If the mover guaranteed a price for cubic feet *, now you must know how to determine cubic feet, very few people know this or take the time to do it. You are thus under the complete mercy of the “mover” and you could be taken advantage of. This should not be debated after the “mover” picks up your things. If they are criminal, it is too late. The best rule if you are quoted in this fashion is to find another mover. If you really want to keep working with that mover there are a couple of ways to solve this:

  1. If you have a decent size move, say, more than 2 bedrooms, have the mover come out and give you an estimate. If they won’t, have another mover who may be closer to you come out and see your things and give you an estimate. You want to know how many cubic feet and how many pounds the mover saw. That mover should be able to fix a price for you and the “mover” who would not come out may be able to fix a price now. The point is, now you have data that you can share with other movers to get a quote.
  2. If you have a smaller move, will the “mover” allow you to list your items and guarantee the price to move those items, in writing?

*Definition: CUBIC FEET: Length X width X height. Example: 2′ X 3′ X 4′ = 24 cubic feet. In inches the equation is: 24″ X 36″ X 48″ = 41,472 cubic inches. To convert to feet: 41,472 ÷ 1728 = 24 cubic feet.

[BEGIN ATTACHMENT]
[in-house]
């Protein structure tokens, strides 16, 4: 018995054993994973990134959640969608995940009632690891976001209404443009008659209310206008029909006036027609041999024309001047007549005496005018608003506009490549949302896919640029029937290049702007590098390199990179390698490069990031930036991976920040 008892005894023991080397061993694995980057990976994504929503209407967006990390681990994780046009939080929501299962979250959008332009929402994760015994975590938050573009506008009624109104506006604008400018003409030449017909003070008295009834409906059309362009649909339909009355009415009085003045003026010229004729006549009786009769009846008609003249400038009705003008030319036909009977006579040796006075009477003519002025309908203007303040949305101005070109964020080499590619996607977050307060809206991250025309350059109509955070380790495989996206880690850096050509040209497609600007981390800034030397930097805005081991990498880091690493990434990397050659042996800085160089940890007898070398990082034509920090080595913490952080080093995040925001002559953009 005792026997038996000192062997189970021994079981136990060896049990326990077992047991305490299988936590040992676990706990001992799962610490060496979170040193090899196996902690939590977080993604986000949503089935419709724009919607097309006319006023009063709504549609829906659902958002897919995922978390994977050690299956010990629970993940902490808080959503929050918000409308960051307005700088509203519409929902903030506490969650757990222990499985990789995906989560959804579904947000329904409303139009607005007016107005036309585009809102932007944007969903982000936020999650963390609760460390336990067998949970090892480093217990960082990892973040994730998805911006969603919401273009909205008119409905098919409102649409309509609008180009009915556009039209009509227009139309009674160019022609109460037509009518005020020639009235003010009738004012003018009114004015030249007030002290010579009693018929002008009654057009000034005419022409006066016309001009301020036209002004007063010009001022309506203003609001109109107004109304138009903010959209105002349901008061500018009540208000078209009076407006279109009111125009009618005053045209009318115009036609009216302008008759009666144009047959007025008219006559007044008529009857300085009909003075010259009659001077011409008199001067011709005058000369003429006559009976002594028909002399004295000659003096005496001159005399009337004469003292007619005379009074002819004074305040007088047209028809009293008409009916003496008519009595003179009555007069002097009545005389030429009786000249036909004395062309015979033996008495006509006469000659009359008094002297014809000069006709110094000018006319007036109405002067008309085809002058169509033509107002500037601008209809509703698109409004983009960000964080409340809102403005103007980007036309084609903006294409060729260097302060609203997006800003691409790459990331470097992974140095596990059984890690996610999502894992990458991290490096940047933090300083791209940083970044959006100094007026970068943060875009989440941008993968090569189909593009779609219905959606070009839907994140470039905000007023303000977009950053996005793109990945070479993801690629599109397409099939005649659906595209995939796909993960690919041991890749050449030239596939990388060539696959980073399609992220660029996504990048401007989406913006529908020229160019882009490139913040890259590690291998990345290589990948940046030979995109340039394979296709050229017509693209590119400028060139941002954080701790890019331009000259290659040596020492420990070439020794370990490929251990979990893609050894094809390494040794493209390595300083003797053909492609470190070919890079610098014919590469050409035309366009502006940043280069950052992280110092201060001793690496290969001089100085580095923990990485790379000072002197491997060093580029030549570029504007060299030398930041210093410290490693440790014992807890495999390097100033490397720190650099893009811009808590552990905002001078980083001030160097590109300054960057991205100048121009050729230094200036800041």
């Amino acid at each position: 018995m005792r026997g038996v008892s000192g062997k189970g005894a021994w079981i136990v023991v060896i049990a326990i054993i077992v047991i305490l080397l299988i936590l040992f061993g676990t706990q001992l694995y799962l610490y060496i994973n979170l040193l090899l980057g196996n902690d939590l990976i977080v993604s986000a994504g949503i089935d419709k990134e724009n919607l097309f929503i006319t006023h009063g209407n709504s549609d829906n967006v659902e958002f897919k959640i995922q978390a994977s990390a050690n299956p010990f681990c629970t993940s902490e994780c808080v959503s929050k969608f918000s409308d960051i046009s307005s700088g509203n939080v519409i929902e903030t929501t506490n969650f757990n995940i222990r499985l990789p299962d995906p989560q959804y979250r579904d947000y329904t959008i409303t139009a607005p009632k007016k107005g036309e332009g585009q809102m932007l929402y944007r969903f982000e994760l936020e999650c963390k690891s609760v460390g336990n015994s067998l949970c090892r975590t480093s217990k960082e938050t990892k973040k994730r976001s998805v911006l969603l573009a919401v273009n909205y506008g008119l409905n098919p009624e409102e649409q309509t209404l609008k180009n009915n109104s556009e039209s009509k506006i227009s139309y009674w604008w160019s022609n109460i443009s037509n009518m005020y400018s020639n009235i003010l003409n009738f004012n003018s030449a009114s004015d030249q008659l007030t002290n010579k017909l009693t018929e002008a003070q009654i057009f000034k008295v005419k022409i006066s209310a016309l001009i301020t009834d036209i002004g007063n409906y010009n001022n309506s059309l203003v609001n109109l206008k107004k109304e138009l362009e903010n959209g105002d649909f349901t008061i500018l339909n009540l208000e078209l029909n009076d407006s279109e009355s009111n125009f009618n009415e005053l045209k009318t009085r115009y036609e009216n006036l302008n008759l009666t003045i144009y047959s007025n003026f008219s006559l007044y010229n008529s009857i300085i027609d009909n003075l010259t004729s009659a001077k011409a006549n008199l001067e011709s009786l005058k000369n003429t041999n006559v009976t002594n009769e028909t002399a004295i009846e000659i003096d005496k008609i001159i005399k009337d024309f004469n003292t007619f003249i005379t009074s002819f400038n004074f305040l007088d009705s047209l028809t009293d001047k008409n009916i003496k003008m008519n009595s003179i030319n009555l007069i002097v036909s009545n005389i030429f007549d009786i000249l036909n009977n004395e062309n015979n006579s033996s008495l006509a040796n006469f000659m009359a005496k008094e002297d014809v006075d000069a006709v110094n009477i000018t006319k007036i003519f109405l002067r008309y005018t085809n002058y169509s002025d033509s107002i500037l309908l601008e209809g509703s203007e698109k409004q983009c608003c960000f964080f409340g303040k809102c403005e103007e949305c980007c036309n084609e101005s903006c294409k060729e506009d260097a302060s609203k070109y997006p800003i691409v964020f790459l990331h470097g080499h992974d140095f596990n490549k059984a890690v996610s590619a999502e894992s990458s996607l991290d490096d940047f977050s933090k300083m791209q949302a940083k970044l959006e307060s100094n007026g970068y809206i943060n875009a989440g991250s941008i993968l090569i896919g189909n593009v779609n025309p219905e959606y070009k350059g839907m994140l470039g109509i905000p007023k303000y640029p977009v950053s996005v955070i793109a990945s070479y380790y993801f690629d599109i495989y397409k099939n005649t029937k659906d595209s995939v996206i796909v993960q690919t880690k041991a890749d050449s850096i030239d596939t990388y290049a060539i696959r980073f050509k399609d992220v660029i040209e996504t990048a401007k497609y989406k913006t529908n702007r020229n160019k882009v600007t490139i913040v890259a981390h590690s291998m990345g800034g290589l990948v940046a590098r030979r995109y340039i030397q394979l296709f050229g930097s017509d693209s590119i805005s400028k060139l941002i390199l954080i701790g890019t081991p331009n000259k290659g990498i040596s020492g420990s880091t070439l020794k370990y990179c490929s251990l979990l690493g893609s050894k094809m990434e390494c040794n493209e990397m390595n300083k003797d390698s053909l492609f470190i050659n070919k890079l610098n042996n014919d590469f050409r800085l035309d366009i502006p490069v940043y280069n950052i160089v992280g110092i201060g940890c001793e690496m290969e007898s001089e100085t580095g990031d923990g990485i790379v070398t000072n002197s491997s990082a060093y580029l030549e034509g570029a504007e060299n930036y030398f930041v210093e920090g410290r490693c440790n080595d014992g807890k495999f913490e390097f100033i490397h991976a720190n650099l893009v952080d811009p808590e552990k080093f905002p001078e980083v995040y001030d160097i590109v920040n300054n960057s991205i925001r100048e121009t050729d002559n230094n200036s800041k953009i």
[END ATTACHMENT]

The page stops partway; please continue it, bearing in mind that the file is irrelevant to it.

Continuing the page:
All movers want to know your cubic feet so they can convert them into pounds. The equation is generally 7 pounds per cubic foot so in the above example 24 cubic feet would convert to 24 X 7 = 168 pounds.

Why are pounds important? The known tariffs are based on mileage and pounds. You always have the right to have your things weighed at a certified weigh station. You can witness the light weight (before pick up) and the heavy weight (after pick up). You meet the driver at the closest scale to your home, and follow him back to your home, and then to the scale after pick up. You will have a certified weight ticket, and will know the exact poundage. Standard movers will be perfectly willing to accommodate you.

Is your “estimated” cost significantly lower than other estimates from major moving companies?

Your costs between movers should not vary that much; if you have an “estimated” cost that is too good to be true — it is too good to be true. The normal method of operation of these “movers” is to quote very low, sound very nice and professional, and then on the day of pick up you will be informed that you have a significant amount more than you reported and the cost will go up — usually about 2-3 times the original estimate.

By following the above guidelines you should be able to avoid “rogue movers”.


Unfortunately, only ethical movers follow the rules and allow you your rights. There are many, many good movers out there. Most movers are good people and want to help. They do not need laws to enforce ethical business practices. The only effective way to avoid trouble with your move is to detect a criminal mover before they are allowed to touch your items.

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If you would like more help or advice, call us at (800) 264-6313 or send email.